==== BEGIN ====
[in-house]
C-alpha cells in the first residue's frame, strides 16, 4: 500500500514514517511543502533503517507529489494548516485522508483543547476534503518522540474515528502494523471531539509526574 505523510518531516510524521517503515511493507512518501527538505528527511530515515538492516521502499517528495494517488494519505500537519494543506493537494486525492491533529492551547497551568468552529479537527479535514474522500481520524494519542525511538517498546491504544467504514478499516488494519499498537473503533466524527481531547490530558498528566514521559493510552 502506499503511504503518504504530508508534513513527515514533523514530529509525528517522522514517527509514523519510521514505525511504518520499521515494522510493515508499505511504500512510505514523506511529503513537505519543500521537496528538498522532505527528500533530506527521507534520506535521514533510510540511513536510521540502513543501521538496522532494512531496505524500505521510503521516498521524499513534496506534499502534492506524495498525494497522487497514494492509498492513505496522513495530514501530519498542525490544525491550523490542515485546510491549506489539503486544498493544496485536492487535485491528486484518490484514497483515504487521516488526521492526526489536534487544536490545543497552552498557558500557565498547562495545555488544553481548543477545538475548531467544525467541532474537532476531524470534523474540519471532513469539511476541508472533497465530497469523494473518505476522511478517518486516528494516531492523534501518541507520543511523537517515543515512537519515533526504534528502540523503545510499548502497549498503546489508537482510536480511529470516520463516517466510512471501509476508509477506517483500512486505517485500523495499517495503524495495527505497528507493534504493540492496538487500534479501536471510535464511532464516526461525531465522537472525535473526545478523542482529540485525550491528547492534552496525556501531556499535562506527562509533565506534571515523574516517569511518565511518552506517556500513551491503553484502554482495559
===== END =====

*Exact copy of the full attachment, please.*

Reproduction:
[in-house]
C-alpha cells in the first residue's frame, strides 16, 4: 500500500514514517511543502533503517507529489494548516485522508483543547476534503518522540474515528502494523471531539509526574 505523510518531516510524521517503515511493507512518501527538505528527511530515515538492516521502499517528495494517488494519505500537519494543506493537494486525492491533529492551547497551568468552529479537527479535514474522500481520524494519542525511538517498546491504544467504514478499516488494519499498537473503533466524527481531547490530558498528566514521559493510552 502506499503511504503518504504530508508534513513527515514533523514530529509525528517522522514517527509514523519510521514505525511504518520499521515494522510493515508499505511504500512510505514523506511529503513537505519543500521537496528538498522532505527528500533530506527521507534520506535521514533510510540511513536510521540502513543501521538496522532494512531496505524500505521510503521516498521524499513534496506534499502534492506524495498525494497522487497514494492509498492513505496522513495530514501530519498542525490544525491550523490542515485546510491549506489539503486544498493544496485536492487535485491528486484518490484514497483515504487521516488526521492526526489536534487544536490545543497552552498557558500557565498547562495545555488544553481548543477545538475548531467544525467541532474537532476531524470534523474540519471532513469539511476541508472533497465530497469523494473518505476522511478517518486516528494516531492523534501518541507520543511523537517515543515512537519515533526504534528502540523503545510499548502497549498503546489508537482510536480511529470516520463516517466510512471501509476508509477506517483500512486505517485500523495499517495503524495495527505497528507493534504493540492496538487500534479501536471510535464511532464516526461525531465522537472525535473526545478523542482529540485525550491528547492534552496525556501531556499535562506527562509533565506534571515523574516517569511518565511518552506517556500513551491503553484502554482495559